Below is an excerpt from my young adult novel, The Mad Ones. Fina isn't getting along with her best friend Gwen at the moment, but she's making friends with a different pair of best friends, Dennis and Erin. The only problem is she thinks she might be falling in love with Dennis. In this scene Fina tries to tell Erin about her crush.
Erin and I are at The Caffeine Bean. It’s actually the first time that we’re hanging out alone and I’d say it’s going pretty well. I almost feel like we’re on a blind friend date. Even though I know Erin, it’s different when Dennis isn’t around, since they have such a good rapport with each other. Plus, I always have my crazy crush monologue going on in my head when there’s nothing to say. We both ordered a large coffee black but after both of us taking the tiniest sips and then grimacing after each one one too many times, we caved and added so much milk and sugar that it tastes more like coffee flavored milk.“Don’t you think the guy behind the counter is cute?” Erin asks me once we’ve settled in at a table by the window so we can people watch. The guy has to be at least 25 years old and his arms are covered in colorful tattoos. The sleeves of his t-shirt are cut off and he’s wearing a red bandana around his neck. He looks totally rock and roll and totally cute.
“Yeah he’s cute,” I say and try looking at him while my coffee cup is covering most of my face. “He’s totally in college though or older, you don’t have a chance,” I say.
“I know I don’t have a chance,” Erin says raising an eyebrow, “I never have a chance, but I can still think he’s hot can’t I? I can still try and flirt with him.” She looks in his direction and winks. He has no idea that she’s looking at him let alone talking about him right now, but I burst out laughing because it’s still totally bold.
“I dare you to go talk to him,” I say adding yet another packet of sugar to my cup.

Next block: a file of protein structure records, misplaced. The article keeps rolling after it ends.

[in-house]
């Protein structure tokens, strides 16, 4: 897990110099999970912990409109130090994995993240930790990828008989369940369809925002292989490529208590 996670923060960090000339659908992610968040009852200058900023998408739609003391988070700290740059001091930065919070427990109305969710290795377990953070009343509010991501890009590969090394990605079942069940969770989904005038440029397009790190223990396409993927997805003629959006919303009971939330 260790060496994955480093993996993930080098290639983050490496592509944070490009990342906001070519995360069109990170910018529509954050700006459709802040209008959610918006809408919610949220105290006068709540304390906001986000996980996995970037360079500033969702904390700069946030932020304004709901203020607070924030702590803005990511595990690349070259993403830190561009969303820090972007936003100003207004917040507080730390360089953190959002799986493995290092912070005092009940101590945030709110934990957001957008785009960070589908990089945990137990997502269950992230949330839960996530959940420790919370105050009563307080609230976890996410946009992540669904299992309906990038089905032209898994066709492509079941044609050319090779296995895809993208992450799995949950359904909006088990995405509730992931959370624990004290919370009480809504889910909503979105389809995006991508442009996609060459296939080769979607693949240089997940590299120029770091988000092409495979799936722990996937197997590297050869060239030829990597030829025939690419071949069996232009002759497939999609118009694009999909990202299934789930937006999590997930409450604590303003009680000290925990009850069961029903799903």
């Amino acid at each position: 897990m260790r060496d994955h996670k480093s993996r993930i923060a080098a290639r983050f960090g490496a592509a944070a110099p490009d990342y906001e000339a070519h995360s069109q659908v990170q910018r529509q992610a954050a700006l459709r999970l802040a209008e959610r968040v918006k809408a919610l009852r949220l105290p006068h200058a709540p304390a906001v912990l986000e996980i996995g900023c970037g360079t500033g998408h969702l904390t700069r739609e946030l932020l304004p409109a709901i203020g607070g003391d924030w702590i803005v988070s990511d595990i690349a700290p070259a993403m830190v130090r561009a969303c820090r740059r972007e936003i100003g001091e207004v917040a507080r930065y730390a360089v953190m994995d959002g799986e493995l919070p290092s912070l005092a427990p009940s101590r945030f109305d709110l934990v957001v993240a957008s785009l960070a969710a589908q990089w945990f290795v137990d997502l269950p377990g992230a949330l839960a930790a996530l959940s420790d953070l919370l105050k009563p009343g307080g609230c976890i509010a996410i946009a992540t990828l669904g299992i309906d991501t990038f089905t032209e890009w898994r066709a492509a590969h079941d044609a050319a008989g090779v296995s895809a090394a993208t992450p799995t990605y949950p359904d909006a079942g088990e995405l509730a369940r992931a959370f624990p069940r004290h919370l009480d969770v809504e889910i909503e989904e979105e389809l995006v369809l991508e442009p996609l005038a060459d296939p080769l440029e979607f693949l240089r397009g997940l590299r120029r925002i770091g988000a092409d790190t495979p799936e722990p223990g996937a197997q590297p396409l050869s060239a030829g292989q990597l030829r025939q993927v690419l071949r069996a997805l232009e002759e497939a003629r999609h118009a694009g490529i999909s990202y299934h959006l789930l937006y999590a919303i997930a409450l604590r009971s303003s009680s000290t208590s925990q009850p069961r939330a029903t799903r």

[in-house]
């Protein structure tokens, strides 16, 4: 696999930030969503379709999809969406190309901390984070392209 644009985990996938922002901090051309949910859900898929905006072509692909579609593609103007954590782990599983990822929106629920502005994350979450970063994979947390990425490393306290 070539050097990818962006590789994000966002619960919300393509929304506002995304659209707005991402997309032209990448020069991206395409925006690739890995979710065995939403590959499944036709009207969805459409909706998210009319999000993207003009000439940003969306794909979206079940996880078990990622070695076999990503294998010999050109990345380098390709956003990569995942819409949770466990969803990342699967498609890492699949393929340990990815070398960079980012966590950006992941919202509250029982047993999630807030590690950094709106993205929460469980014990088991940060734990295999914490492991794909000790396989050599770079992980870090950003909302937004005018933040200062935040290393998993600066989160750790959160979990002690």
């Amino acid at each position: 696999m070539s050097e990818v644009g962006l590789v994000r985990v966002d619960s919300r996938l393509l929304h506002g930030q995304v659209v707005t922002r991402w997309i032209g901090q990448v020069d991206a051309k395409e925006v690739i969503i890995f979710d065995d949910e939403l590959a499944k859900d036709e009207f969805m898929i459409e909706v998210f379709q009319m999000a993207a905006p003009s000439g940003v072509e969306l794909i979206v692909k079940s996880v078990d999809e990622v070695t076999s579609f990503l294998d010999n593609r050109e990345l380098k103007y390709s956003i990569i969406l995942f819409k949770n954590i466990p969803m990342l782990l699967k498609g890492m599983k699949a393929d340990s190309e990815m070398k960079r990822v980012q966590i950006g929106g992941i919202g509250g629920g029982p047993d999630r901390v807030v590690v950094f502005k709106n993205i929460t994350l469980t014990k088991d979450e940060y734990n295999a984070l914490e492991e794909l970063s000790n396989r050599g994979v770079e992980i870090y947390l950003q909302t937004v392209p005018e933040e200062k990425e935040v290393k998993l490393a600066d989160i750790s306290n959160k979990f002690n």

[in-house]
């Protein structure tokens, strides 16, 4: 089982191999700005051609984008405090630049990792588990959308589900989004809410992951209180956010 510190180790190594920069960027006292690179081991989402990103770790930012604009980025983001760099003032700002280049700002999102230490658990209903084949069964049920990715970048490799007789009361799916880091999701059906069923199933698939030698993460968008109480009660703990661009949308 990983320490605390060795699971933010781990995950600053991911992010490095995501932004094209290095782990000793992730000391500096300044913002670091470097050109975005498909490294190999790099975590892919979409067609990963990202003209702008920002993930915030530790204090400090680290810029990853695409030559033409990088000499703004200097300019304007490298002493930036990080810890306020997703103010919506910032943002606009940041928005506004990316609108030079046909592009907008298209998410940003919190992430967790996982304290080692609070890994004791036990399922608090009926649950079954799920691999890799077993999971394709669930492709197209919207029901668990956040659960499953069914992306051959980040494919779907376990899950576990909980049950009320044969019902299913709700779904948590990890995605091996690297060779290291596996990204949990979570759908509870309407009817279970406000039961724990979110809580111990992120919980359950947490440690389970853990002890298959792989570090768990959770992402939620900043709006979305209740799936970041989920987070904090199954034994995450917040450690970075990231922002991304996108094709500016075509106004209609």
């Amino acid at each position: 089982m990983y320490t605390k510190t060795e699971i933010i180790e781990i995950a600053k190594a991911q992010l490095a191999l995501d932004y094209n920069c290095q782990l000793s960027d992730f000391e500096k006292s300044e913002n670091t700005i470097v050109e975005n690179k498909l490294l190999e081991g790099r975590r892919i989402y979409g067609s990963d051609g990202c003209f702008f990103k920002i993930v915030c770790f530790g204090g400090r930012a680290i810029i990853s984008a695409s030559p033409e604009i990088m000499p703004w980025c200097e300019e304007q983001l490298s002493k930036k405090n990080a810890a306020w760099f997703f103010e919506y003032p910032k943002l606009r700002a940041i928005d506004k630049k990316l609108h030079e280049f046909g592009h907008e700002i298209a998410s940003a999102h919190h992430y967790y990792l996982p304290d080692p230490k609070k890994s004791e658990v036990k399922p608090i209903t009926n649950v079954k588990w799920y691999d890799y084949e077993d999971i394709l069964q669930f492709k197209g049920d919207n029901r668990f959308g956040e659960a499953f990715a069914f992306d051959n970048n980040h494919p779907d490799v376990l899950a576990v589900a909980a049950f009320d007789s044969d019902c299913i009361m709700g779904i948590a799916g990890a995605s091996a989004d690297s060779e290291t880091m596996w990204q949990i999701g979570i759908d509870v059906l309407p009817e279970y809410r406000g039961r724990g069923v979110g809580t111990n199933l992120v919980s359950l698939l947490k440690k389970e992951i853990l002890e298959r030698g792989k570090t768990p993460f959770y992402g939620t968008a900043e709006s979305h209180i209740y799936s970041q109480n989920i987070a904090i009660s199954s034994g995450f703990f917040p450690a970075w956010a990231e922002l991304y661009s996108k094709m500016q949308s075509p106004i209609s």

She closes her eyes and makes a kissy face in his general direction while I fail miserably at stifling a laugh
“Hmmm, I could really use a cookie right now, but I’m too lazy to get it. If I give you a dollar will you get it for me? Some sweets from your sweet?” I say grinning. She rolls her eyes.
“Totally cheesy; but good idea. Give me the money. Watch and learn Fina, this is how you work magic.” Now it’s my turn to roll my eyes, Erin manages to start up a conversation with Mr. Tattoo about god knows what while he gets her the cookie.
“I can’t believe you just did that!” I say when she returns to the table handing me half of her triumphant cookie and shrugs.
“So,” I say “speaking of having a chance.” I’m totally nervous to tell her about Dennis, but I have to do it. It’s now or never, really. If I don’t tell her now, when we’re just starting to be friends, it will be even worse later.
“Having a chance about what?” Erin asks and I realize that while I’ve been sitting here worrying she’s been chatting with a guy way out of her league like it's no big deal, which it is.
“Um, so who do you like?” I say.
“I just told you, tattoo boy over there!” she says waving at him.
“I know, but do you like anyone in school?” I say glancing over at tattoo boy who’s talking to another girl on the other side of the counter. I decide not to point this out to Erin.
“No, not really, I think I’ve pretty much given up on the idea of ever going out with someone from High Gate.” She says shuddering as if she’s just gone over the High Gate prospects in her head.
“Do you think Dennis likes anyone?” I ask, wondering if that will lead her to the next obvious question which is if I like Dennis.
“Well he hasn’t said anything to me directly but,” she pauses and leans forward. I can feel my heart racing. This is perfect, I think. She’s going to tell me she thinks Dennis likes me and all of my problems will be solved.
“Yes?” I press her.
“He talks about these girls in track that are in his gym class kind of a lot. I think he might like one of them named Christina. It’s so stupid. You know who she is right? Bottled blonde, preppy jock; my cat is smarter than her. I don’t know why he would like someone like that.”